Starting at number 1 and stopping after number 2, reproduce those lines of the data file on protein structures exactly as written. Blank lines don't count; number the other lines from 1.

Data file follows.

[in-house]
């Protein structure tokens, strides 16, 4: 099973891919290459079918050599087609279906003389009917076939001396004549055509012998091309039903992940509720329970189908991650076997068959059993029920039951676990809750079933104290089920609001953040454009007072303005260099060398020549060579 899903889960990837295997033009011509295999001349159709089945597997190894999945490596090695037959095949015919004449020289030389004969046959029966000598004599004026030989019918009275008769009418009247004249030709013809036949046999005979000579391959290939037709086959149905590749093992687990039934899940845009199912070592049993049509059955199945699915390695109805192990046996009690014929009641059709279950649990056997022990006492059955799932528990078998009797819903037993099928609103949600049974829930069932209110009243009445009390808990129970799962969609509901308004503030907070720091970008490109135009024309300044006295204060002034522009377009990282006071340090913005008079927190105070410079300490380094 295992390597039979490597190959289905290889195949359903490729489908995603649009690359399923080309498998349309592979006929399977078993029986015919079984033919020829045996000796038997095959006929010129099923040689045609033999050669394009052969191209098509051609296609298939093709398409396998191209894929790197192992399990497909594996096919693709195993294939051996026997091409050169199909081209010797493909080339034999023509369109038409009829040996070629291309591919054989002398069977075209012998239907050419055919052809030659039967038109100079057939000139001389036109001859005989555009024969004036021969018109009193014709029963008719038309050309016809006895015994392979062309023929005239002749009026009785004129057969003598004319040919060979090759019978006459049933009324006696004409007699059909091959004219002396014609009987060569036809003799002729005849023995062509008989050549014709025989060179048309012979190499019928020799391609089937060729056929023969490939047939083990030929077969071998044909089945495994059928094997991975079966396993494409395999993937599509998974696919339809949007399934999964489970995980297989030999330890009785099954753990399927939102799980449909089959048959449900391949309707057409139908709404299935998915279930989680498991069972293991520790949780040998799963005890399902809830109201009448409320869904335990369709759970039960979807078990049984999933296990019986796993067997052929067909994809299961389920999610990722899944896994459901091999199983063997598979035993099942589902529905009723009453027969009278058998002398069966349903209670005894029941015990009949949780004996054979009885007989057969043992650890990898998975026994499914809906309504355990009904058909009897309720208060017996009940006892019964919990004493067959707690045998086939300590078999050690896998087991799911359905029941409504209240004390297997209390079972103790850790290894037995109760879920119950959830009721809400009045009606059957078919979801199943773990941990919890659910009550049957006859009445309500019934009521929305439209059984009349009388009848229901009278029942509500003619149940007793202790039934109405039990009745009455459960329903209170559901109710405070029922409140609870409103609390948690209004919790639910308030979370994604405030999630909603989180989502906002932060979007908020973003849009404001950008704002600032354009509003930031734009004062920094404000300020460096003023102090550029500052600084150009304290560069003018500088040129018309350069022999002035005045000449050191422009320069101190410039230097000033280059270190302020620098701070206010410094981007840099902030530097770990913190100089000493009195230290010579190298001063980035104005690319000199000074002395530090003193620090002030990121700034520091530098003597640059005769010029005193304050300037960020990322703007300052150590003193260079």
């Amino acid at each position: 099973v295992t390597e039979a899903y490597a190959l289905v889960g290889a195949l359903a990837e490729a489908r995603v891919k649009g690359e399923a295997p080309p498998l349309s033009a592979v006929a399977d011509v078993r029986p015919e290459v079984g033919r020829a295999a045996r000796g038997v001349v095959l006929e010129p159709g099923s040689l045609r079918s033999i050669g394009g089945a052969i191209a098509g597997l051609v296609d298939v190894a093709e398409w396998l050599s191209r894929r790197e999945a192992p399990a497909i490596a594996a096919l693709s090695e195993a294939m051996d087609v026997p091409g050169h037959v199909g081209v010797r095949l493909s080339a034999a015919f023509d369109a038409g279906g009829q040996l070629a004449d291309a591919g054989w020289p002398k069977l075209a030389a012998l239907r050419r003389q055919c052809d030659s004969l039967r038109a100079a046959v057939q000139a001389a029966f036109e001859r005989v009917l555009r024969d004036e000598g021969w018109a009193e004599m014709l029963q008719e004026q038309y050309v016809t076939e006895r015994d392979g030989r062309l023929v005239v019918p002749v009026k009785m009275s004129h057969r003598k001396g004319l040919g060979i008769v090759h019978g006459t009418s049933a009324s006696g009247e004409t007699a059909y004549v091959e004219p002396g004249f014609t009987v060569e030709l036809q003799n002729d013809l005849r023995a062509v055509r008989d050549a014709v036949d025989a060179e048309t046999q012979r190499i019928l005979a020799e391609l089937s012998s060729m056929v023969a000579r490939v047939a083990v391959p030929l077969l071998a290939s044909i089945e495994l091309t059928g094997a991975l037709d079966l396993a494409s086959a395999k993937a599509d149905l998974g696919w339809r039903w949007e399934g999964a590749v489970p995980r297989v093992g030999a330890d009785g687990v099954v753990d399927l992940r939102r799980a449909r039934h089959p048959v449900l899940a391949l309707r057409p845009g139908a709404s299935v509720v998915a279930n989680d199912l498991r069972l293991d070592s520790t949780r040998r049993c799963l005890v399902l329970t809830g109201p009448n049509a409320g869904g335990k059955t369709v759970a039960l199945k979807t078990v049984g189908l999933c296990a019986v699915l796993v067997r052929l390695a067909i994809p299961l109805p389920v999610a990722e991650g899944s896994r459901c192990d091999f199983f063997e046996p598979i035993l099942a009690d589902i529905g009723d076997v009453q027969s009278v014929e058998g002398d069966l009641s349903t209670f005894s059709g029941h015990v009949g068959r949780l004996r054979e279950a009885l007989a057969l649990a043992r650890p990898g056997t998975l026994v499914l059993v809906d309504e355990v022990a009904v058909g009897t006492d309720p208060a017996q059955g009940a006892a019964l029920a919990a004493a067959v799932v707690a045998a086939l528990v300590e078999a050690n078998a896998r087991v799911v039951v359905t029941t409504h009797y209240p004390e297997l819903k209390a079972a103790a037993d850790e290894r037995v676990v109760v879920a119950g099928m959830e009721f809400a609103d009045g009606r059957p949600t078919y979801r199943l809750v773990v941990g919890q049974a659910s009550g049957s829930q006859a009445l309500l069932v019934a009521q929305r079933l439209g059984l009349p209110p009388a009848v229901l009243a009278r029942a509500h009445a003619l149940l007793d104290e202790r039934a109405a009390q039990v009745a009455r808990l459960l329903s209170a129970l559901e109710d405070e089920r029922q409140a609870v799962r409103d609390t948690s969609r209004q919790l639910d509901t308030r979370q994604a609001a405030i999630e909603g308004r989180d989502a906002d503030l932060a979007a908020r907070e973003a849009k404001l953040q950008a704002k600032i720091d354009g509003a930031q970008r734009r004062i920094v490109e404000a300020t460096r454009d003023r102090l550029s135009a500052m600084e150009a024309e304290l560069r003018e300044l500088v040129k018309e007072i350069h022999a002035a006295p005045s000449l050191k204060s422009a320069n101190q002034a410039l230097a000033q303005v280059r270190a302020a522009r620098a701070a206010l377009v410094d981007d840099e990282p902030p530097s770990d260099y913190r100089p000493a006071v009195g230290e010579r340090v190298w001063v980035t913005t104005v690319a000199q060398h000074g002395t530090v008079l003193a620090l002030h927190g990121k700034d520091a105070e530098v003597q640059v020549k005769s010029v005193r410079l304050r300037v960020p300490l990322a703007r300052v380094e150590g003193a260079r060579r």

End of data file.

[in-house]
């Protein structure tokens, strides 16, 4: 099973891919290459079918050599087609279906003389009917076939001396004549055509012998091309039903992940509720329970189908991650076997068959059993029920039951676990809750079933104290089920609001953040454009007072303005260099060398020549060579 899903889960990837295997033009011509295999001349159709089945597997190894999945490596090695037959095949015919004449020289030389004969046959029966000598004599004026030989019918009275008769009418009247004249030709013809036949046999005979000579391959290939037709086959149905590749093992687990039934899940845009199912070592049993049509059955199945699915390695109805192990046996009690014929009641059709279950649990056997022990006492059955799932528990078998009797819903037993099928609103949600049974829930069932209110009243009445009390808990129970799962969609509901308004503030907070720091970008490109135009024309300044006295204060002034522009377009990282006071340090913005008079927190105070410079300490380094 295992390597039979490597190959289905290889195949359903490729489908995603649009690359399923080309498998349309592979006929399977078993029986015919079984033919020829045996000796038997095959006929010129099923040689045609033999050669394009052969191209098509051609296609298939093709398409396998191209894929790197192992399990497909594996096919693709195993294939051996026997091409050169199909081209010797493909080339034999023509369109038409009829040996070629291309591919054989002398069977075209012998239907050419055919052809030659039967038109100079057939000139001389036109001859005989555009024969004036021969018109009193014709029963008719038309050309016809006895015994392979062309023929005239002749009026009785004129057969003598004319040919060979090759019978006459049933009324006696004409007699059909091959004219002396014609009987060569036809003799002729005849023995062509008989050549014709025989060179048309012979190499019928020799391609089937060729056929023969490939047939083990030929077969071998044909089945495994059928094997991975079966396993494409395999993937599509998974696919339809949007399934999964489970995980297989030999330890009785099954753990399927939102799980449909089959048959449900391949309707057409139908709404299935998915279930989680498991069972293991520790949780040998799963005890399902809830109201009448409320869904335990369709759970039960979807078990049984999933296990019986796993067997052929067909994809299961389920999610990722899944896994459901091999199983063997598979035993099942589902529905009723009453027969009278058998002398069966349903209670005894029941015990009949949780004996054979009885007989057969043992650890990898998975026994499914809906309504355990009904058909009897309720208060017996009940006892019964919990004493067959707690045998086939300590078999050690896998087991799911359905029941409504209240004390297997209390079972103790850790290894037995109760879920119950959830009721809400009045009606059957078919979801199943773990941990919890659910009550049957006859009445309500019934009521929305439209059984009349009388009848229901009278029942509500003619149940007793202790039934109405039990009745009455459960329903209170559901109710405070029922409140609870409103609390948690209004919790639910308030979370994604405030999630909603989180989502906002932060979007908020973003849009404001950008704002600032354009509003930031734009004062920094404000300020460096003023102090550029500052600084150009304290560069003018500088040129018309350069022999002035005045000449050191422009320069101190410039230097000033280059270190302020620098701070206010410094981007840099902030530097770990913190100089000493009195230290010579190298001063980035104005690319000199000074002395530090003193620090002030990121700034520091530098003597640059005769010029005193304050300037960020990322703007300052150590003193260079």